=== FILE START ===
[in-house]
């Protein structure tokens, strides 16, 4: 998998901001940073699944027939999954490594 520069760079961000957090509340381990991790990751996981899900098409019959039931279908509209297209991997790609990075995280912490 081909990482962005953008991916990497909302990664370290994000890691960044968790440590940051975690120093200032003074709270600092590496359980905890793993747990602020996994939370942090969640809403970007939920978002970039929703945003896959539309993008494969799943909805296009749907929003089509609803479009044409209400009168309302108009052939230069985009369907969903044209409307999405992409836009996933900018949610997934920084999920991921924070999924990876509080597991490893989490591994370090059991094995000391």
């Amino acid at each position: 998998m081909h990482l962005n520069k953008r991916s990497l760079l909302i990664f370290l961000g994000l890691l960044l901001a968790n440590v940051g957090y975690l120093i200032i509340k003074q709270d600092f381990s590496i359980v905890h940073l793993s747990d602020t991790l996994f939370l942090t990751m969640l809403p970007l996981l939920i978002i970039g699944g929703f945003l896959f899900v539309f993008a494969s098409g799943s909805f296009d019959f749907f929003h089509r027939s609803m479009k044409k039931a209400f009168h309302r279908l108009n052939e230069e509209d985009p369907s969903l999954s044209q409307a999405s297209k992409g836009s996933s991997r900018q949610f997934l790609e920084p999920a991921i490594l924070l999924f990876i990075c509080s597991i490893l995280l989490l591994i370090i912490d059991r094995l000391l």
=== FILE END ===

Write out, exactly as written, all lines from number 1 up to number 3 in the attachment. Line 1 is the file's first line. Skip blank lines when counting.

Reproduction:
[in-house]
């Protein structure tokens, strides 16, 4: 998998901001940073699944027939999954490594 520069760079961000957090509340381990991790990751996981899900098409019959039931279908509209297209991997790609990075995280912490 081909990482962005953008991916990497909302990664370290994000890691960044968790440590940051975690120093200032003074709270600092590496359980905890793993747990602020996994939370942090969640809403970007939920978002970039929703945003896959539309993008494969799943909805296009749907929003089509609803479009044409209400009168309302108009052939230069985009369907969903044209409307999405992409836009996933900018949610997934920084999920991921924070999924990876509080597991490893989490591994370090059991094995000391």
């Amino acid at each position: 998998m081909h990482l962005n520069k953008r991916s990497l760079l909302i990664f370290l961000g994000l890691l960044l901001a968790n440590v940051g957090y975690l120093i200032i509340k003074q709270d600092f381990s590496i359980v905890h940073l793993s747990d602020t991790l996994f939370l942090t990751m969640l809403p970007l996981l939920i978002i970039g699944g929703f945003l896959f899900v539309f993008a494969s098409g799943s909805f296009d019959f749907f929003h089509r027939s609803m479009k044409k039931a209400f009168h309302r279908l108009n052939e230069e509209d985009p369907s969903l999954s044209q409307a999405s297209k992409g836009s996933s991997r900018q949610f997934l790609e920084p999920a991921i490594l924070l999924f990876i990075c509080s597991i490893l995280l989490l591994i370090i912490d059991r094995l000391l």